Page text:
However, certain oils are better for deep frying and sautéing than others (Butter has a low smoke point and is good for sautéing, whereas mustard oil has a high smoke point and is good for deep frying).

Tip#: When deep frying food, dropping little bits of batter or bread into the oil accelerates its breakdown, lowering its smoke point even more. therefore not making it suitable for frying.

Choosing a healthy oil

The subject of healthy cooking oils is probably one of the most misunderstood subjects in health. The usual recommendation from nutritionists and dietitians is to use polyunsaturated oils such as corn and soybean oil, as well as monounsaturated fats like olive and canola. Polyunsaturated vegetable oils like corn, sunflower, and soybean contain an ingredient called linoleic acid (an essential fatty acid). When heated, as we do in Indian cooking, they become unstable and break down as they are polyunsaturated. This leads to the formation of what we term 'free radicals in the body. The essential fatty acids, which should help you, are broken down and cause you more harm.

Picture a clean wall (your cell structure) with cracks and holes. Free radicals are cracks and holes. What you need is a primer (the right antioxidants and the right oil) to fill up these cracks and holes. But what we do instead is keep making more cracks and holes by constantly eating the same oils. With an increase in the cracks and holes, you set the stage for diseases of all sorts to hit you sooner than you can imagine. If refined oils are consumed over long periods, they cause inflammation and lead to lifestyle diseases.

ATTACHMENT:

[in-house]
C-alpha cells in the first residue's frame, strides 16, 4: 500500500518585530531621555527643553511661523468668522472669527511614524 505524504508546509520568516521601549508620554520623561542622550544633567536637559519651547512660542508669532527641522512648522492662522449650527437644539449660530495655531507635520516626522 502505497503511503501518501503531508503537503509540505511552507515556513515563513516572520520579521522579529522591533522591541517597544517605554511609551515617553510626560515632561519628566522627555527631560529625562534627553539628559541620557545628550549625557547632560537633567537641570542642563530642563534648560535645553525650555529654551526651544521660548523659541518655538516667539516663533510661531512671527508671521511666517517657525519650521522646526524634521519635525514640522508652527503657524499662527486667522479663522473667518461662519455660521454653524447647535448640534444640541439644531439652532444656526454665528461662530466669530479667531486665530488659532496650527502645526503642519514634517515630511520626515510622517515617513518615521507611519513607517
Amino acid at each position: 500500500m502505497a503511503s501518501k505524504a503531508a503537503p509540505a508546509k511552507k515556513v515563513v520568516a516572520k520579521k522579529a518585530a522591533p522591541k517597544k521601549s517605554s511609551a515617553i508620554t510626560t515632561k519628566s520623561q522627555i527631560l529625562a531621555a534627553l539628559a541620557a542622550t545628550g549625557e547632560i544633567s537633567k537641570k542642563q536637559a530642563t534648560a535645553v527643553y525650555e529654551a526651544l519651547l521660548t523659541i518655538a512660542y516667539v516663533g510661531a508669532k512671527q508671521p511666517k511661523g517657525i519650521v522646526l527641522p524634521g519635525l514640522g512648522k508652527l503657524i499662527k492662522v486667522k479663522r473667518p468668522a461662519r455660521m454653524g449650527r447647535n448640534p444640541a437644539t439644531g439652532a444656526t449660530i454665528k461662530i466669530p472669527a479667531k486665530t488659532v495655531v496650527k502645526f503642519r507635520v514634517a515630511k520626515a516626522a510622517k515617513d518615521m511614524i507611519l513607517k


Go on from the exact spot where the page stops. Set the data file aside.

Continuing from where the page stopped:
Polyunsaturated vegetable oils like flax, sunflower, chia, walnuts, and soybean should be eaten in their raw form and also used raw. Oils which are polyunsaturated are best for salad dressings, but not for cooking. If at all you wish to use polyunsaturated oils, make sure you buy cold-pressed oils. Do not allow the oil to smoke. That’s when it starts to turn bad.

What do we cook our food in?

Monounsaturated fats are the best for cooking, especially when coupled with some blended oils. These fats are like polyunsaturated fats since they provide EFAs or essential fatty acids which nourish many of the body's functions including maintaining healthy skin. Many sources of monounsaturated fats are usually good sources of Vitamin E which is an excellent antioxidant. These oils will not break down or become unstable.

Preferred oils for cooking are olive oil (cold pressed, also called extra virgin), sesame oil, rice bran oil, and certain blends. Blending improves the usage properties of certain oils like shelf life, smoke point, frying stability, taste, and odour. Some blends in the Indian market use safflower seed (kardi) oil, rice bran oil, soybean oil, and corn oil. For example, using a blend of rice bran and safflower oil, rather than either of them separately, can help reduce cholesterol. Remember, don’t let your oil go beyond its smoke point or reuse your oil.

Sesame oil (cold pressed) can be heated to a higher temperature. If you are stir-frying, tempering (tarka) your dals, or making stews or curries, use sesame oil. This method of cooking also kills the nutty smell. I figured this out when I was in Orissa conducting many focus study groups on sesame oil. Orissa is the biggest consumer of sesame seed oil in the Indian market.

Good quality olive oil (extra virgin) has a high smoke point and is perfectly safe to use for frying.

Do not heat your flax seed oil as it destroys the Omega 3. It is best consumed raw in salads and juices and should be stored in the fridge.

Excerpt from Shonali’s book The Beauty Diet published by Penguin Random House, 2012